Ex-government operative Bryan Mills is accused of a ruthless murder he never committed or witnessed. As he is tracked and pursued, Mills brings out his particular set of skills to find the true killer and clear his name.
Disgraced Secret Service agent (and former presidential guard) Mike Banning finds himself trapped inside the White House in the wake of a terrorist attack; using his inside knowledge, Banning works with national security to rescue the President from his kidnappers.
Seventeen year-old Kim is the pride and joy of her father Bryan Mills. Bryan is a retired agent who left the Central Intelligence Agency to be near Kim in California. Kim lives with her mother Lenore and her wealthy stepfather Stuart. Kim manages to convince her reluctant father to allow her to travel to Paris with her friend Amanda. When the girls arrive in Paris they share a cab with a stranger named Peter, and Amanda lets it slip that they are alone in Paris. Using this information an Albanian gang of human traffickers kidnaps the girls. Kim barely has time to call her father and give him information. Her father gets to speak briefly to one of the kidnappers and he promises to kill the kidnappers if they do not let his daughter go free. The kidnapper wishes him "good luck," so Bryan Mills travels to Paris to search for his daughter and her friend. Written by
Claudio Carvalho, Rio de Janeiro, Brazil
In a scene, Jean Claude (Olivier Rabourdin ) is telling the story of Little Red Riding Hood to his two children. Little Red Riding Hood has been used as a lesson to children to never trust strangers who might wish to harm them. It has also been used as a warning against prostitution. Both themes appear in the film. See more »
When Bryan takes a picture of Kim and Amanda at the airport, Amanda's smile shows her teeth. Later, when Bryan looks at a copy of the picture, Amanda's mouth is closed, and her lips are pursed. See more »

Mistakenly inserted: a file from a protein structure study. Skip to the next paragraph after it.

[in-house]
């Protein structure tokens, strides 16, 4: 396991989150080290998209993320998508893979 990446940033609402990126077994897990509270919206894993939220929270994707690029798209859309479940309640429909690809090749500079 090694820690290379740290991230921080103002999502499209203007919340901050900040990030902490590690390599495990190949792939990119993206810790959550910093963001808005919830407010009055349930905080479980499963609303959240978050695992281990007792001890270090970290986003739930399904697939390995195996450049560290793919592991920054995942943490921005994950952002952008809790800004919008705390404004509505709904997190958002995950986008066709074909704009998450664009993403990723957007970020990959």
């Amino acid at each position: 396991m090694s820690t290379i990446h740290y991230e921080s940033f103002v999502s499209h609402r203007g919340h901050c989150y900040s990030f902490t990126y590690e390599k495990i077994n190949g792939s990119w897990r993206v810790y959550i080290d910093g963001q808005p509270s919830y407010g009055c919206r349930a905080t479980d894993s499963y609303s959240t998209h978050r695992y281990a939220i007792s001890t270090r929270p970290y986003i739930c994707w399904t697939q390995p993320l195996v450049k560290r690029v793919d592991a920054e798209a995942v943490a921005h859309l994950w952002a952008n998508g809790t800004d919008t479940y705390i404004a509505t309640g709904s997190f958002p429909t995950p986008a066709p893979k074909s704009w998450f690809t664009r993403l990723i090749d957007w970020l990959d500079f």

Mr. Mills, how are you?
I'm fine. How are you?
Very fine. I suppose you want to see it again?
If you don't mind.
You know where it is.
See more »
I'm still under the influence of this movie, so my comment is likely to be superlative! I went to this movie, knowing that one of the writers and the director were both French, and since I've seen some not-so-impressive movies (almost fell asleep), i was really skeptical.
BUT this one proved to be a great action movie. The best movie to compare with Taken is Hit-man. The idea is somewhat the same (lots of action, shots, flying bullets etc) - though the motive for the actions are not money. But the level of realism, the motivation of the character, the cold blood which moves him on makes this flick a good option to choose when selecting a movie.
Liam Neeson does a great performance, perfectly interpreting his role of a former spy. As he says in one of his lines, he's "retired, but not dead", having an opportunity to show everyone what he knows to do best.
The movie covers a hot topic too, kidnapping young women to force them to prostitute, and all the business this involves. You get to see the kind of people are supporting these arrangements and what it takes for the victims to be there.
Of course, the movie has (very small, almost invisible) drawbacks, like some lines in a wrong language (english instead of french) and some Rambo - stuff, but the overall impression is simple: a strong recommendation!
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